Similarly, if you remove your foot from the ground by pushing off with your toes, you’re essentially doing bodyweight calf raises every time you take a stride… and even a short run would be more than your body can handle. Again, the solution isn’t to hit the weight room and improve your calf raise strength. It’s to LIFT your foot off the ground (instead of pushing) by flexing at the hip. If you imagine what happens if a bee would sting your foot… you wouldn’t try to push away from the ground, you would reflexively (faster and easier) pull your foot from the ground with a hip flex.
In order to use less effort, you’ll probably have to start with less running. That’s fine. By the time you figure out how to make things easier, you probably will have gained any extra strength that you may need, if any.
Remember my barefoot running mantra: “How can I make this lighter, easier, and MORE FUN?”
Why would you make the transition to running barefoot? And what’s it like to do that?
How do you avoid doing “too much, too soon”?
Are Vibram Fivefingers the same as barefoot? The best minimalist choice?
We sat down (well, stood up, since I use a treadmill desk ) and talked with Alex Hill about how and why he made the move. Plus we get 2 special guests during our talk, and see some AWESOME feet when we do.
Alex made a “commercial” about Xero Shoes… here it is:
We take a break from our usual chat about barefoot running and walking for this:
I don’t think it’s much of a confession to say that I’m a total health and fitness geek.
I love keeping up on the research about strength training (most recently: power factor training), diet (my latest obsession: resistant starch), supplementation (lately: nothing), and anything else that could improve the quality of my life.
Amber Rogers, from gokaleo.com has put together an incredible collection of 23 ebooks and audios that dig behind the mythology of health and fitness. Some of my favorite writers/researchers are in the mix. In fact, I already owned 3 of the ebooks in the Superheroes of Health collection. But that didn’t stop me from buying the whole package
I hope that you get introduced to some great people, including Armi Legge, Chris Highcock, Alan Aragon, Amber Rogers, and a LOT more. And, more, I hope yu get some great value out of the info that Amber has put together for you.
And now, back to our regular barefoot running shoes programming
There are LOTS of reason you'll want to get out of your regular shoes and go barefoot or wear Xero Shoes. But the "barefoot world" is full of mythology, contradiction and, frankly, lies told to you by giant shoe companies. Even ones that sell minimalist shoes.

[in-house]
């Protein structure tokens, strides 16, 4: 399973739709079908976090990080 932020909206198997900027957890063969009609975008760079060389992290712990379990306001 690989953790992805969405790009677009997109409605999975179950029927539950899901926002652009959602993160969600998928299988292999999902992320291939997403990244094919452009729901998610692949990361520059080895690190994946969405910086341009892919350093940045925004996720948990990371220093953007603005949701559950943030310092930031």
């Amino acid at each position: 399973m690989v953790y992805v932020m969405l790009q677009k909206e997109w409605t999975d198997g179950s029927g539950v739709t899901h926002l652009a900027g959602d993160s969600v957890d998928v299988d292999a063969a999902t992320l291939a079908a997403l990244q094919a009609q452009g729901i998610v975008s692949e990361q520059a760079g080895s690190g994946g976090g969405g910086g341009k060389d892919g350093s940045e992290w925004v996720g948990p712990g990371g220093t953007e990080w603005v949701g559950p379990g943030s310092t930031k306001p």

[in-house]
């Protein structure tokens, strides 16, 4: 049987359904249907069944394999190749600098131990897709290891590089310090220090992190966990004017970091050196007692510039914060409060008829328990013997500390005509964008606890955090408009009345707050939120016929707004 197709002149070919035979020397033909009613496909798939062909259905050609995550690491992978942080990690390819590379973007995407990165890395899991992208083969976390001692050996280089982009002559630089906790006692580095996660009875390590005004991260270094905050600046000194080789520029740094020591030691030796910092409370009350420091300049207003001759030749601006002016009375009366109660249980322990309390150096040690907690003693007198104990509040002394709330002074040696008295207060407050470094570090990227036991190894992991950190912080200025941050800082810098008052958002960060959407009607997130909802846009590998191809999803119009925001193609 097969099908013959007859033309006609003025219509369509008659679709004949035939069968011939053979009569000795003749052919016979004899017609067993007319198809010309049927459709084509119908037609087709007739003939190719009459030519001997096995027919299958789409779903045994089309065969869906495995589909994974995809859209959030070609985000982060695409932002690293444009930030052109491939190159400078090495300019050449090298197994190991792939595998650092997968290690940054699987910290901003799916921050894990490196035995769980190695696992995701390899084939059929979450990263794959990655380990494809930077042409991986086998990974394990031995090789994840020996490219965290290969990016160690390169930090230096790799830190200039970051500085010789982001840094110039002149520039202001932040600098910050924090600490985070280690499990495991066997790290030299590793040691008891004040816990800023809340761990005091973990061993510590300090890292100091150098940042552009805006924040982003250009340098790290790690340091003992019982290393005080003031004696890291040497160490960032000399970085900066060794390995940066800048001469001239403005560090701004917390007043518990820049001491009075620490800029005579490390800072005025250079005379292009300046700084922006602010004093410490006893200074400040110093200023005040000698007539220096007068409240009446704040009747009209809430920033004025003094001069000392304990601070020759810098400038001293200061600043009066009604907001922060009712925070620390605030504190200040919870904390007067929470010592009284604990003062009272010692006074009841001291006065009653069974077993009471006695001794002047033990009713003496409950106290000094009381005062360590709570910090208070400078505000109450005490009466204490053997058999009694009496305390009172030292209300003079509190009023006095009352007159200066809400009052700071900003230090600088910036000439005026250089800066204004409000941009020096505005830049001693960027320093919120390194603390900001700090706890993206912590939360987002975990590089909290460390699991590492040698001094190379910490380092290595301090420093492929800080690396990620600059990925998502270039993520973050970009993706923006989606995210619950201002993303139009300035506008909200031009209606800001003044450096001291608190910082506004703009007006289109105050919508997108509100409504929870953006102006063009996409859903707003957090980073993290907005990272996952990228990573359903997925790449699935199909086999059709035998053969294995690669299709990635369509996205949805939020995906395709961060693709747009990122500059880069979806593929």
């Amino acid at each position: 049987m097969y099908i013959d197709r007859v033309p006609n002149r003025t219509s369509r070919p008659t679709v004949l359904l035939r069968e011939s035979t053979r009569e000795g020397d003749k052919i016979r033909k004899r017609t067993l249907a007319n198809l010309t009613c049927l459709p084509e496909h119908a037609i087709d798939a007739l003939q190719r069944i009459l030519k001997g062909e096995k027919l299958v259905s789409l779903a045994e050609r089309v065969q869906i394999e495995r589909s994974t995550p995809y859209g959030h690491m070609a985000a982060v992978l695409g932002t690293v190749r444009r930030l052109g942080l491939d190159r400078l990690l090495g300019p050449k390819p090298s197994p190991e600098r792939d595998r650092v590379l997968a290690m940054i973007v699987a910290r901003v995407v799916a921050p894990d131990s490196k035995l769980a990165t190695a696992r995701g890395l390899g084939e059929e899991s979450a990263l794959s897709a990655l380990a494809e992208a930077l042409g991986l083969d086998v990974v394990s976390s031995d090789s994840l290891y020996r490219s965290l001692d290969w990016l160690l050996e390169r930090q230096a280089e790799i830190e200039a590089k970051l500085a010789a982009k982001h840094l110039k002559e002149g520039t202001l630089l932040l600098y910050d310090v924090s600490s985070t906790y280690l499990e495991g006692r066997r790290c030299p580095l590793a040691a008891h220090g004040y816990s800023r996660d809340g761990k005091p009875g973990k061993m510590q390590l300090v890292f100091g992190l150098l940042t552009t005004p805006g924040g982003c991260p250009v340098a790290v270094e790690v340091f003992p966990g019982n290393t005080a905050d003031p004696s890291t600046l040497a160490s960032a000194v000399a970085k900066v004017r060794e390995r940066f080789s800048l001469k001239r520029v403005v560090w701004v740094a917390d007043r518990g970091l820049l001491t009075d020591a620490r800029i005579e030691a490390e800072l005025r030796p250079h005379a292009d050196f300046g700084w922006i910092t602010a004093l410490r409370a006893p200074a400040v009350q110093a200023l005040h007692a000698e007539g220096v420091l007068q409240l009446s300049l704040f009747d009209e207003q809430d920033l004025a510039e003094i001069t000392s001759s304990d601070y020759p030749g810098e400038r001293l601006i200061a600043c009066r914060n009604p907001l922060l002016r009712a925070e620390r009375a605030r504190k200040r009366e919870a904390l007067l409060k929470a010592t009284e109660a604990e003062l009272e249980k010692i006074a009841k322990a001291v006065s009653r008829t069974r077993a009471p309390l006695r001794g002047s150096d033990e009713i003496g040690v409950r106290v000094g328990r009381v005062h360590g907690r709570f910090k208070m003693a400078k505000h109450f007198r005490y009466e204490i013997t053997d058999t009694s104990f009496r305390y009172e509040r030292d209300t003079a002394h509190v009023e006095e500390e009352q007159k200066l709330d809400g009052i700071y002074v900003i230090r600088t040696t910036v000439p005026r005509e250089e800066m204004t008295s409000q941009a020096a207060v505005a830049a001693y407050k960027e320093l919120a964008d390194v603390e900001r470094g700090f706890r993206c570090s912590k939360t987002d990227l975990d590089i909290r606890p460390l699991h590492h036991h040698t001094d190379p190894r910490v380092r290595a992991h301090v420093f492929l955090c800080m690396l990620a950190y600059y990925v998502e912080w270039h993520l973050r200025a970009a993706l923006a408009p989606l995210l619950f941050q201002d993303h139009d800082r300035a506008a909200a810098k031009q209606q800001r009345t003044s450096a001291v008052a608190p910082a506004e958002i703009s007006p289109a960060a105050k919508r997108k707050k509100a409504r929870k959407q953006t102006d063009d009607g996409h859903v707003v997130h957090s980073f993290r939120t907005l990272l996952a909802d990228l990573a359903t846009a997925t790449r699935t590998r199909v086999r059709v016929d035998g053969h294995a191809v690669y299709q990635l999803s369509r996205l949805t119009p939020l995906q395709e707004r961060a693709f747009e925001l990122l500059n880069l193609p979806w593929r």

How do you discover the truth? How do you find the fastest and easiest way to start enjoying being barefoot or minimalist, whether you're a walker, hiker, paddle boarder, or runner? Simple. By signing up and receiving our free 7-part series: "Feel The World: How to enjoy the fun and benefits of being barefoot"
“An almost-barefoot feel, but with some protection... provides barefoot-like balance. It's so light you hardly feel it...” -Los Angeles Times
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“I was extremely surprised and delighted by how well the Invisible Shoes fit my feet... the closest to going barefoot without actually going barefoot...” -Jessica Lee
“It wasn’t until Steven made me my first pair that I understood how much fun they are to run in. My feet feel like they’re completely bare...” -Scott McLean
“If you are a barefoot runner or plan on running barefoot, you need a pair of huaraches!...”
“Xero Shoes for kids make an awesome summer sandal. They can be tricked out with beads and charms to make them even more fun. My daughter's daycare teachers always want to know where to get them!” -Justin Owings
“These are soooo cool!! It really is like running barefoot, but with a little protective mat under your feet. Your foot is completely free, unlike the Vibram FiveFingers...” -Joy Frantz
“Running in my Xero Shoes is really enjoyable – they maintain almost all of the fun barefoot feel, and give me enough protection to take on more challenging terrain..." -Donald Buraglio
“These are pretty much the only shoes I wear now. It makes sense that being barefoot (or close to it) is the way to walk..." -Tracy Jones
“Xero Shoes are the closest thing to actual barefoot running. Putting them on made me feel like a Native American warrior! They're great for my strength training workouts as well as running..." -Al Kavadlo